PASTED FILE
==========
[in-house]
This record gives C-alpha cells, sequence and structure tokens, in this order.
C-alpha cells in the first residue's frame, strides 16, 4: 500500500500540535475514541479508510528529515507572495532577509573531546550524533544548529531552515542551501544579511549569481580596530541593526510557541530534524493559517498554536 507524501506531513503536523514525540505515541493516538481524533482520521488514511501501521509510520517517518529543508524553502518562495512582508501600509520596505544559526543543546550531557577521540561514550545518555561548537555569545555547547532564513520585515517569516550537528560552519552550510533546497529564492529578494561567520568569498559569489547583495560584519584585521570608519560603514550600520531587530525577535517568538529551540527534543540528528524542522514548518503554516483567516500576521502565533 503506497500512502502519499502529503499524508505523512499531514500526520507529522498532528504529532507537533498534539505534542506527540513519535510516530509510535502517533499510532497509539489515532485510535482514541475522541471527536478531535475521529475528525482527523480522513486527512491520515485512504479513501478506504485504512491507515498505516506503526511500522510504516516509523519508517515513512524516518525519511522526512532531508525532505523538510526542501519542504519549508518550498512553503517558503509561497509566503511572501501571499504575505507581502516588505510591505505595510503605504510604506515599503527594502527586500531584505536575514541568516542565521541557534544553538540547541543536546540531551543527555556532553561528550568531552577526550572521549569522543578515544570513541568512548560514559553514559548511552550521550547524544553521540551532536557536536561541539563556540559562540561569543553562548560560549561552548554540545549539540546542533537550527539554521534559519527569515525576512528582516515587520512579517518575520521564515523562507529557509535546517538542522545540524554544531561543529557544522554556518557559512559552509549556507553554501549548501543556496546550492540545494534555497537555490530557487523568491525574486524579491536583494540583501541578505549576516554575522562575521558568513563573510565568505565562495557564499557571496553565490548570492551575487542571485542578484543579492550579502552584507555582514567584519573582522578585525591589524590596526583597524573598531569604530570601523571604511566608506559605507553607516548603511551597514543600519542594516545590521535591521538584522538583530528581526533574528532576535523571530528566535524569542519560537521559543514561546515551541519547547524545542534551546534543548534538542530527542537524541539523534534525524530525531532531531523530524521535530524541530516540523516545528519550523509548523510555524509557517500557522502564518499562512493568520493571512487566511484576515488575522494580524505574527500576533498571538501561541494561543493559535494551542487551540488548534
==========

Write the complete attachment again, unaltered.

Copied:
[in-house]
This record gives C-alpha cells, sequence and structure tokens, in this order.
C-alpha cells in the first residue's frame, strides 16, 4: 500500500500540535475514541479508510528529515507572495532577509573531546550524533544548529531552515542551501544579511549569481580596530541593526510557541530534524493559517498554536 507524501506531513503536523514525540505515541493516538481524533482520521488514511501501521509510520517517518529543508524553502518562495512582508501600509520596505544559526543543546550531557577521540561514550545518555561548537555569545555547547532564513520585515517569516550537528560552519552550510533546497529564492529578494561567520568569498559569489547583495560584519584585521570608519560603514550600520531587530525577535517568538529551540527534543540528528524542522514548518503554516483567516500576521502565533 503506497500512502502519499502529503499524508505523512499531514500526520507529522498532528504529532507537533498534539505534542506527540513519535510516530509510535502517533499510532497509539489515532485510535482514541475522541471527536478531535475521529475528525482527523480522513486527512491520515485512504479513501478506504485504512491507515498505516506503526511500522510504516516509523519508517515513512524516518525519511522526512532531508525532505523538510526542501519542504519549508518550498512553503517558503509561497509566503511572501501571499504575505507581502516588505510591505505595510503605504510604506515599503527594502527586500531584505536575514541568516542565521541557534544553538540547541543536546540531551543527555556532553561528550568531552577526550572521549569522543578515544570513541568512548560514559553514559548511552550521550547524544553521540551532536557536536561541539563556540559562540561569543553562548560560549561552548554540545549539540546542533537550527539554521534559519527569515525576512528582516515587520512579517518575520521564515523562507529557509535546517538542522545540524554544531561543529557544522554556518557559512559552509549556507553554501549548501543556496546550492540545494534555497537555490530557487523568491525574486524579491536583494540583501541578505549576516554575522562575521558568513563573510565568505565562495557564499557571496553565490548570492551575487542571485542578484543579492550579502552584507555582514567584519573582522578585525591589524590596526583597524573598531569604530570601523571604511566608506559605507553607516548603511551597514543600519542594516545590521535591521538584522538583530528581526533574528532576535523571530528566535524569542519560537521559543514561546515551541519547547524545542534551546534543548534538542530527542537524541539523534534525524530525531532531531523530524521535530524541530516540523516545528519550523509548523510555524509557517500557522502564518499562512493568520493571512487566511484576515488575522494580524505574527500576533498571538501561541494561543493559535494551542487551540488548534